The Census and The Sopranos

Adventures in a post-racial America


It's fitting that the March release of preliminary data from the 2000 Census coincided with the third-season premiere of The Sopranos, HBO's popular and critically acclaimed series about suburban New Jersey mobsters. In their own ways, both the Census and The Sopranos foreground issues of ethnic identity. Both also reflect the breakdown of accepted notions of what those identities mean, and both raise questions about what might—or should—come next. Even as that breakdown gives rise to all sorts of social tensions and anxieties (witness ongoing debates over affirmative action), it is a development that is to be cheered. It points to a time when the United States may finally move beyond its long, tortured fixation on race and—more important—its history of according privilege on the basis of racial and ethnic categories.

Most of the news coverage of the early Census data stressed the increase in the number of Hispanics over the past decade, especially in relation to blacks, the country's largest minority group. Demographers have long predicted that Hispanics, who made up only 3.9 percent of the total U.S. population in 1960, would become the single largest minority group in America sometime early in the 21st century. That moment is about to arrive:Government figures estimate that last April 1, there were some 35.3 million Hispanics, just shy of 35.4 million non-Hispanic blacks. (Hispanics can be any race; they are defined by the Census as an ethnic category describing people of "Cuban, Mexican, Puerto Rican, South or Central American, or other Spanish culture or origin.")

While the number of blacks increased by about 21 percent over the past decade, the number of Hispanics increased by 60 percent. Most of this is due to immigration, which also explains the large percentage increase in non-Hispanic Asians, who saw their number grow by 74 percent since the 1990 Census, to a total of about 11.5 million. Non-Hispanic whites increased by about 5 percent since the last count, to about 198.2 million.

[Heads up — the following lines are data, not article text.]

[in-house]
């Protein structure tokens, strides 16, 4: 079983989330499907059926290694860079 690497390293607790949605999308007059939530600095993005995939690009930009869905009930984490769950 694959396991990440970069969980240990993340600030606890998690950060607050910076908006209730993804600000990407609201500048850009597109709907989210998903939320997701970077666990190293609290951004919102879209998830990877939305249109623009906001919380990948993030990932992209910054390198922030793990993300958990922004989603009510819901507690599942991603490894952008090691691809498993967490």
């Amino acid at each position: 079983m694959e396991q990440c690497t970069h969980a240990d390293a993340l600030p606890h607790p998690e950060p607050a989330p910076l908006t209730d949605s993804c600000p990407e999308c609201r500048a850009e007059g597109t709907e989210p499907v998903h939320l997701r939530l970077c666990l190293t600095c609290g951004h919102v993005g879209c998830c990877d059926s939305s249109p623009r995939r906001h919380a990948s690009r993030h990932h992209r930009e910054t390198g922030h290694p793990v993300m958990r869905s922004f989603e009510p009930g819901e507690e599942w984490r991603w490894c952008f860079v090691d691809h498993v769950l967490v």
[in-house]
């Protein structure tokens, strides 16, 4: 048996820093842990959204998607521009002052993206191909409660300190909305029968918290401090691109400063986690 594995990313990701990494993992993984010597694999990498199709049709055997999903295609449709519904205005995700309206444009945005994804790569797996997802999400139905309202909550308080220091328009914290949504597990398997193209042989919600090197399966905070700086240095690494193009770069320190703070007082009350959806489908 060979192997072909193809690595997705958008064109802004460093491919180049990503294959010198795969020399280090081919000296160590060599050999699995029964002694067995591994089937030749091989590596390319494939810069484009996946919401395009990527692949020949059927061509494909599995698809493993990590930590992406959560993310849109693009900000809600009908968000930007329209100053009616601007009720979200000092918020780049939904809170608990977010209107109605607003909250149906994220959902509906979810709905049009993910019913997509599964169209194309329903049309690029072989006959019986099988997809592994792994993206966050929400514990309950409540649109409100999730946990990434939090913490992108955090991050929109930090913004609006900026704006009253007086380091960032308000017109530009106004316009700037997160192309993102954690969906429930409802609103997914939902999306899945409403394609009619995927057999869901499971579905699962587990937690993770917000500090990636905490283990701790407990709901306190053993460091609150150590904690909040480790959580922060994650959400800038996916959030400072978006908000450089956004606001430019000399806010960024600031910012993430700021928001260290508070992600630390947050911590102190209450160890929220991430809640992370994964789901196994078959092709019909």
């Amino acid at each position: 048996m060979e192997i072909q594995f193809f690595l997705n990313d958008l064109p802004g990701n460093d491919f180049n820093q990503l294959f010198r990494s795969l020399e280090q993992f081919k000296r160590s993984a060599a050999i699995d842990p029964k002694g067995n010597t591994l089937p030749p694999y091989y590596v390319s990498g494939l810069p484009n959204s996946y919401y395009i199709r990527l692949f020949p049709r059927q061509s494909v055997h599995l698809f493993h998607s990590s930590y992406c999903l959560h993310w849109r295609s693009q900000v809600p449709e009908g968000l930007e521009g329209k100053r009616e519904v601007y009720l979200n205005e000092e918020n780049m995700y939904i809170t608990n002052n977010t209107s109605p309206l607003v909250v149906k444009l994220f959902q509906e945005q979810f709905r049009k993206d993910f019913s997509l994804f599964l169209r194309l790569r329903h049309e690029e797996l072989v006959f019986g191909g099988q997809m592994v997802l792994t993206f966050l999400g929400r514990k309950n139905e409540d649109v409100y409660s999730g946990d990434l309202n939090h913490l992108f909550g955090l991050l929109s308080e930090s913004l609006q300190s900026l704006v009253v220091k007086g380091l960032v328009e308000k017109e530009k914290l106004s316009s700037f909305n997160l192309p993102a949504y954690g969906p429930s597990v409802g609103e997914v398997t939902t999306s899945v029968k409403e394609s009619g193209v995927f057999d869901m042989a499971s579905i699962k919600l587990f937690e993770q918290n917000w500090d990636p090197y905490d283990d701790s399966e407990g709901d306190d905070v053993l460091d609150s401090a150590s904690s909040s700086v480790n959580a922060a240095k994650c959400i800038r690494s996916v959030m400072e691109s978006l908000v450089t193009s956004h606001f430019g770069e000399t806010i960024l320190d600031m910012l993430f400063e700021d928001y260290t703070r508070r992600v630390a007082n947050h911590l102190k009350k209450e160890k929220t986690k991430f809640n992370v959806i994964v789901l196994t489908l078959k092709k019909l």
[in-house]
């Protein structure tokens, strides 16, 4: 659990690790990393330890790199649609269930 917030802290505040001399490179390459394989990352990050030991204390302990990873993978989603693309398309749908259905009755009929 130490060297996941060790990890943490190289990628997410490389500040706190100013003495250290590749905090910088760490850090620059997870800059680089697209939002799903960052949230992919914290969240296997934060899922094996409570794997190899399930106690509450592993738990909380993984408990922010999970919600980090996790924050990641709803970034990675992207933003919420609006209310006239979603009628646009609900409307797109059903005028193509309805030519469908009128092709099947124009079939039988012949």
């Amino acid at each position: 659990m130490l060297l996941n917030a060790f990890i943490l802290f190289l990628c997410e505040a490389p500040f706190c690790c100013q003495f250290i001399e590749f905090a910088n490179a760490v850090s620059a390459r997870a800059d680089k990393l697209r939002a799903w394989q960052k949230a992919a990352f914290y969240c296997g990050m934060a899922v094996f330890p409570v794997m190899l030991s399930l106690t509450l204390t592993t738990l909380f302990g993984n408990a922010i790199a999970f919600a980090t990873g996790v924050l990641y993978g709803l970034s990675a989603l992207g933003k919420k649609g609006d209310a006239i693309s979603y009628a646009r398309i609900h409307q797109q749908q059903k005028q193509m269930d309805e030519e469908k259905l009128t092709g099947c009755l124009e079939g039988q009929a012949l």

But the most interesting trends revealed by the Census are those that suggest a blurring of traditional racial and ethnic identities. It's worth underscoring that such "traditional" categories are mostly of relatively recent invention. While the U.S. Census has always asked a race question, such categories have never been stable. As Melissa Nobles, author of Shades of Citizenship: Race and the Census in Modern Politics, has written, official racial and ethnic categories have changed with almost every census, usually as a means of marginalizing those deemed not "white." The 1870 Census, for instance, included categories such as "white, black, mulatto, Chinese, and Indian." By 1920, the categories were "white, black, mulatto, Indian, Chinese, Japanese, Filipino, Hindu, Korean, and other." In fact, as an official Census category, "Hispanic" only dates back to 1970.

The 2000 Census, the first to let individuals designate themselves as multiracial, allows for 63 possible racial/ethnic combinations. This change, controversial when first proposed in the late '90s, reflects social reality even as it remakes it. Census bureau officials are inarguably correct when they stress (as one did to The New York Times) that "there is more diversity than ever before" in the United States. Yet it's also the case that the new categories encourage all people to think of themselves in ways that exceed or complicate existing designations. Mulling over the higher-than-expected multiracial numbers for blacks, Urban Institute demographer Jeffrey Pas?sell told The Washington Post, "It demonstrates a willingness, a desire to report more details about their genealogy."

While only about 2.4 percent of respondents (6.8 million) identified themselves as members of more than one race, most demographers expect that figure to climb to at least 20 percent by 2050. Evidence for this outcome can be gleaned from the responses of blacks to the Census. Overall, about 5 percent categorized themselves as being of more than one race. Younger blacks, however, were more likely to call themselves multiracial. Among blacks age 50 and older, for instance, 2.3 percent labeled themselves as being more than one race; for those ages 30 to 49, the figure was 3.1 percent; for those ages 18 to 49, it was 4.6 percent; and for those 17 or younger, it was 8.1 percent.